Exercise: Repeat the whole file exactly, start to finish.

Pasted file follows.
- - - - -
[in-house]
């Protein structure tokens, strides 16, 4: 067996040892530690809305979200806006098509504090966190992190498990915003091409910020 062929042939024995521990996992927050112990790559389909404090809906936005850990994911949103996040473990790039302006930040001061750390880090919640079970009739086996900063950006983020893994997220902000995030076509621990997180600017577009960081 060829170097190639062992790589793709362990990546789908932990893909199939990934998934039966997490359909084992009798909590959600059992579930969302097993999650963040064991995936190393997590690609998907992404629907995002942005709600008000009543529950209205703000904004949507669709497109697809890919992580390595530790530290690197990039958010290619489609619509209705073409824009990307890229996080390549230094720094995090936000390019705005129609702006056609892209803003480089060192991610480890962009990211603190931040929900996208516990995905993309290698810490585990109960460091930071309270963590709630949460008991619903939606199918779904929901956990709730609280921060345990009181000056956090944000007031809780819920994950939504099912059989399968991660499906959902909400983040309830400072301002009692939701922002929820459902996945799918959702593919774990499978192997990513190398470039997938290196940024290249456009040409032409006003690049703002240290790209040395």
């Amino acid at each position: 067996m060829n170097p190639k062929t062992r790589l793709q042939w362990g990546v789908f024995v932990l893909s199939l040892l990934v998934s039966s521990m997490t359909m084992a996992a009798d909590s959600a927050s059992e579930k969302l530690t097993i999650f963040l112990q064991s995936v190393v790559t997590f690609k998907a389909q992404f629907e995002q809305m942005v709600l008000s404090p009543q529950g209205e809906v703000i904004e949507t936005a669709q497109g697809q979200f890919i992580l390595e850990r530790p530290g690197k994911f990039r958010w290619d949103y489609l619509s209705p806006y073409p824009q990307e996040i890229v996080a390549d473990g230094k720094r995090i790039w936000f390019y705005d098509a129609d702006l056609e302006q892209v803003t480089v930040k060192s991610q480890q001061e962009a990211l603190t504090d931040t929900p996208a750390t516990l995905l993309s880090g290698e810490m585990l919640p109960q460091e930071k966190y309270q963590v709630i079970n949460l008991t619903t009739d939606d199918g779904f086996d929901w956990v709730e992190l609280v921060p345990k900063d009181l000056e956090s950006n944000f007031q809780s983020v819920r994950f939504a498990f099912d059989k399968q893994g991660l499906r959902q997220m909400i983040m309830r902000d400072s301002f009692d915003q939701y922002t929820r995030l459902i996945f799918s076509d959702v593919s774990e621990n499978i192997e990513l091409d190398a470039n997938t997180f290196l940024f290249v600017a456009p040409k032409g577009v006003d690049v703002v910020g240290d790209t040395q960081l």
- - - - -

[in-house]
């Protein structure tokens, strides 16, 4: 067996040892530690809305979200806006098509504090966190992190498990915003091409910020 062929042939024995521990996992927050112990790559389909404090809906936005850990994911949103996040473990790039302006930040001061750390880090919640079970009739086996900063950006983020893994997220902000995030076509621990997180600017577009960081 060829170097190639062992790589793709362990990546789908932990893909199939990934998934039966997490359909084992009798909590959600059992579930969302097993999650963040064991995936190393997590690609998907992404629907995002942005709600008000009543529950209205703000904004949507669709497109697809890919992580390595530790530290690197990039958010290619489609619509209705073409824009990307890229996080390549230094720094995090936000390019705005129609702006056609892209803003480089060192991610480890962009990211603190931040929900996208516990995905993309290698810490585990109960460091930071309270963590709630949460008991619903939606199918779904929901956990709730609280921060345990009181000056956090944000007031809780819920994950939504099912059989399968991660499906959902909400983040309830400072301002009692939701922002929820459902996945799918959702593919774990499978192997990513190398470039997938290196940024290249456009040409032409006003690049703002240290790209040395």
């Amino acid at each position: 067996m060829n170097p190639k062929t062992r790589l793709q042939w362990g990546v789908f024995v932990l893909s199939l040892l990934v998934s039966s521990m997490t359909m084992a996992a009798d909590s959600a927050s059992e579930k969302l530690t097993i999650f963040l112990q064991s995936v190393v790559t997590f690609k998907a389909q992404f629907e995002q809305m942005v709600l008000s404090p009543q529950g209205e809906v703000i904004e949507t936005a669709q497109g697809q979200f890919i992580l390595e850990r530790p530290g690197k994911f990039r958010w290619d949103y489609l619509s209705p806006y073409p824009q990307e996040i890229v996080a390549d473990g230094k720094r995090i790039w936000f390019y705005d098509a129609d702006l056609e302006q892209v803003t480089v930040k060192s991610q480890q001061e962009a990211l603190t504090d931040t929900p996208a750390t516990l995905l993309s880090g290698e810490m585990l919640p109960q460091e930071k966190y309270q963590v709630i079970n949460l008991t619903t009739d939606d199918g779904f086996d929901w956990v709730e992190l609280v921060p345990k900063d009181l000056e956090s950006n944000f007031q809780s983020v819920r994950f939504a498990f099912d059989k399968q893994g991660l499906r959902q997220m909400i983040m309830r902000d400072s301002f009692d915003q939701y922002t929820r995030l459902i996945f799918s076509d959702v593919s774990e621990n499978i192997e990513l091409d190398a470039n997938t997180f290196l940024f290249v600017a456009p040409k032409g577009v006003d690049v703002v910020g240290d790209t040395q960081l």